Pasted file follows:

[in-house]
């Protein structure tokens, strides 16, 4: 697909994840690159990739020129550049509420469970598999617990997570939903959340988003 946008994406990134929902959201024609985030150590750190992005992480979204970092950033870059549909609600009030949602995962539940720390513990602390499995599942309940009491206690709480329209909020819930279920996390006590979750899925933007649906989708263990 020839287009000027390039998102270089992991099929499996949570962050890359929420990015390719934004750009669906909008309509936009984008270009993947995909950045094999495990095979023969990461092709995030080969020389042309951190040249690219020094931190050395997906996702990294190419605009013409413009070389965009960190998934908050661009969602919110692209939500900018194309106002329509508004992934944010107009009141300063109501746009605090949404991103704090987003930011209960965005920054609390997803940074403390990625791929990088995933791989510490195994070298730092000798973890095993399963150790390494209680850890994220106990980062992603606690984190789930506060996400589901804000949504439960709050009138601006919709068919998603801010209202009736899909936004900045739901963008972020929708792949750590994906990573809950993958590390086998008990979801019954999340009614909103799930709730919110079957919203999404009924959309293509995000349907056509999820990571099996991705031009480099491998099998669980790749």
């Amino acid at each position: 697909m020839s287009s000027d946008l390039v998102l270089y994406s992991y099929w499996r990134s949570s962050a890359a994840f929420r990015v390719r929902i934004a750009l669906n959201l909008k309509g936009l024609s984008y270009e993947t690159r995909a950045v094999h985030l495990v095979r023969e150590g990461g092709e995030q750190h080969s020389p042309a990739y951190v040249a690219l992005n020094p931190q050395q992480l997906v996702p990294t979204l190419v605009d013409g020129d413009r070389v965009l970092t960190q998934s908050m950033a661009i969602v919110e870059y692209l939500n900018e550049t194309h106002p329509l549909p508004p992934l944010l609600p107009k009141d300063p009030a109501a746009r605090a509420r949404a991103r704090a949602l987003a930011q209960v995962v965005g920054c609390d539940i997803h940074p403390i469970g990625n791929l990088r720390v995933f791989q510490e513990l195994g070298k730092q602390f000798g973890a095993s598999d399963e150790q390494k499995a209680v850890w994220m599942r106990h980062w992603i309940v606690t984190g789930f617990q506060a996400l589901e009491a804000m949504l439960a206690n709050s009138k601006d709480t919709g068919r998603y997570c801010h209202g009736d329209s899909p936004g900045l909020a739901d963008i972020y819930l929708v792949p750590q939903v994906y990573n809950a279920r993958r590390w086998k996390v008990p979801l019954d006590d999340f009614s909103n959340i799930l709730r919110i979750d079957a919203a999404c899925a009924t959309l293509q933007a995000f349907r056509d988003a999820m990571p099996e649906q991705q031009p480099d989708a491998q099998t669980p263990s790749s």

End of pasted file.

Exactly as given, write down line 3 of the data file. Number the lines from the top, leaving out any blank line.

């Amino acid at each position: 697909m020839s287009s000027d946008l390039v998102l270089y994406s992991y099929w499996r990134s949570s962050a890359a994840f929420r990015v390719r929902i934004a750009l669906n959201l909008k309509g936009l024609s984008y270009e993947t690159r995909a950045v094999h985030l495990v095979r023969e150590g990461g092709e995030q750190h080969s020389p042309a990739y951190v040249a690219l992005n020094p931190q050395q992480l997906v996702p990294t979204l190419v605009d013409g020129d413009r070389v965009l970092t960190q998934s908050m950033a661009i969602v919110e870059y692209l939500n900018e550049t194309h106002p329509l549909p508004p992934l944010l609600p107009k009141d300063p009030a109501a746009r605090a509420r949404a991103r704090a949602l987003a930011q209960v995962v965005g920054c609390d539940i997803h940074p403390i469970g990625n791929l990088r720390v995933f791989q510490e513990l195994g070298k730092q602390f000798g973890a095993s598999d399963e150790q390494k499995a209680v850890w994220m599942r106990h980062w992603i309940v606690t984190g789930f617990q506060a996400l589901e009491a804000m949504l439960a206690n709050s009138k601006d709480t919709g068919r998603y997570c801010h209202g009736d329209s899909p936004g900045l909020a739901d963008i972020y819930l929708v792949p750590q939903v994906y990573n809950a279920r993958r590390w086998k996390v008990p979801l019954d006590d999340f009614s909103n959340i799930l709730r919110i979750d079957a919203a999404c899925a009924t959309l293509q933007a995000f349907r056509d988003a999820m990571p099996e649906q991705q031009p480099d989708a491998q099998t669980p263990s790749s």